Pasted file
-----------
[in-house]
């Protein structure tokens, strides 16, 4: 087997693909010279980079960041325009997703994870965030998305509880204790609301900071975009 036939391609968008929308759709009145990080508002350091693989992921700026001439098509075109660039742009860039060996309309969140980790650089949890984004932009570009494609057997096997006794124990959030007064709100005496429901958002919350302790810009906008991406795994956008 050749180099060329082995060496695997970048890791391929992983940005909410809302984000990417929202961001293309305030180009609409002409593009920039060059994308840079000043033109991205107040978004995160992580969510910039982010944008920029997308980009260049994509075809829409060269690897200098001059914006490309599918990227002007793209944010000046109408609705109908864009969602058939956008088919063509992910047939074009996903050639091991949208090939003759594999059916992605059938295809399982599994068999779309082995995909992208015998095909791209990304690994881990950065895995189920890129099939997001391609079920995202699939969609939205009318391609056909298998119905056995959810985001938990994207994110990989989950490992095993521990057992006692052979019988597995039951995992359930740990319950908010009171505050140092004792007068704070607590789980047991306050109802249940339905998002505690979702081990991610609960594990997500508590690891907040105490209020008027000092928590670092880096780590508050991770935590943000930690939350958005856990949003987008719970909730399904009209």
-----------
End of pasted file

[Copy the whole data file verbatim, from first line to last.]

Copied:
[in-house]
């Protein structure tokens, strides 16, 4: 087997693909010279980079960041325009997703994870965030998305509880204790609301900071975009 036939391609968008929308759709009145990080508002350091693989992921700026001439098509075109660039742009860039060996309309969140980790650089949890984004932009570009494609057997096997006794124990959030007064709100005496429901958002919350302790810009906008991406795994956008 050749180099060329082995060496695997970048890791391929992983940005909410809302984000990417929202961001293309305030180009609409002409593009920039060059994308840079000043033109991205107040978004995160992580969510910039982010944008920029997308980009260049994509075809829409060269690897200098001059914006490309599918990227002007793209944010000046109408609705109908864009969602058939956008088919063509992910047939074009996903050639091991949208090939003759594999059916992605059938295809399982599994068999779309082995995909992208015998095909791209990304690994881990950065895995189920890129099939997001391609079920995202699939969609939205009318391609056909298998119905056995959810985001938990994207994110990989989950490992095993521990057992006692052979019988597995039951995992359930740990319950908010009171505050140092004792007068704070607590789980047991306050109802249940339905998002505690979702081990991610609960594990997500508590690891907040105490209020008027000092928590670092880096780590508050991770935590943000930690939350958005856990949003987008719970909730399904009209």